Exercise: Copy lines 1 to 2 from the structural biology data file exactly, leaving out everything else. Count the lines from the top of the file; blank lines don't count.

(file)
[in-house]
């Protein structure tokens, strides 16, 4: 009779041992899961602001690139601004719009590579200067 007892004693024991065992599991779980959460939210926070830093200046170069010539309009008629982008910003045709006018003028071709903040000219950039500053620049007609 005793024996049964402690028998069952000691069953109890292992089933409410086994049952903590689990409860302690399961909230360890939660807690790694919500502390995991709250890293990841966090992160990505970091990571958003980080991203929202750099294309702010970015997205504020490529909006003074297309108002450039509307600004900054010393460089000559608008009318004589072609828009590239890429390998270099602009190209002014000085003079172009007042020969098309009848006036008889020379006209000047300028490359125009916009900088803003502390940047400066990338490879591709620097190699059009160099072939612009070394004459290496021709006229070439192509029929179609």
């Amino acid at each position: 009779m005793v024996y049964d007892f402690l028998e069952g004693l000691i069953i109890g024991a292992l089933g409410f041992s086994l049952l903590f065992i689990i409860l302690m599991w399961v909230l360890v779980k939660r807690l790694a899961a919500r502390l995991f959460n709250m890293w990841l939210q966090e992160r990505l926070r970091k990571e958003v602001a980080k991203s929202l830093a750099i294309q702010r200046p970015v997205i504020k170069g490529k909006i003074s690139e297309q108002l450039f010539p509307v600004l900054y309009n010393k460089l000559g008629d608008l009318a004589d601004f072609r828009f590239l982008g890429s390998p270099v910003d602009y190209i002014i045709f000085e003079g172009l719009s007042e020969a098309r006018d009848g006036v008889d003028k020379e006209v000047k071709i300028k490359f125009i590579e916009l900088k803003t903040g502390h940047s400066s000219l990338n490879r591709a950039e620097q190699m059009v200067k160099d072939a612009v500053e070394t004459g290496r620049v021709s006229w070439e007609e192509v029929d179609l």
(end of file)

[in-house]
């Protein structure tokens, strides 16, 4: 009779041992899961602001690139601004719009590579200067 007892004693024991065992599991779980959460939210926070830093200046170069010539309009008629982008910003045709006018003028071709903040000219950039500053620049007609 005793024996049964402690028998069952000691069953109890292992089933409410086994049952903590689990409860302690399961909230360890939660807690790694919500502390995991709250890293990841966090992160990505970091990571958003980080991203929202750099294309702010970015997205504020490529909006003074297309108002450039509307600004900054010393460089000559608008009318004589072609828009590239890429390998270099602009190209002014000085003079172009007042020969098309009848006036008889020379006209000047300028490359125009916009900088803003502390940047400066990338490879591709620097190699059009160099072939612009070394004459290496021709006229070439192509029929179609």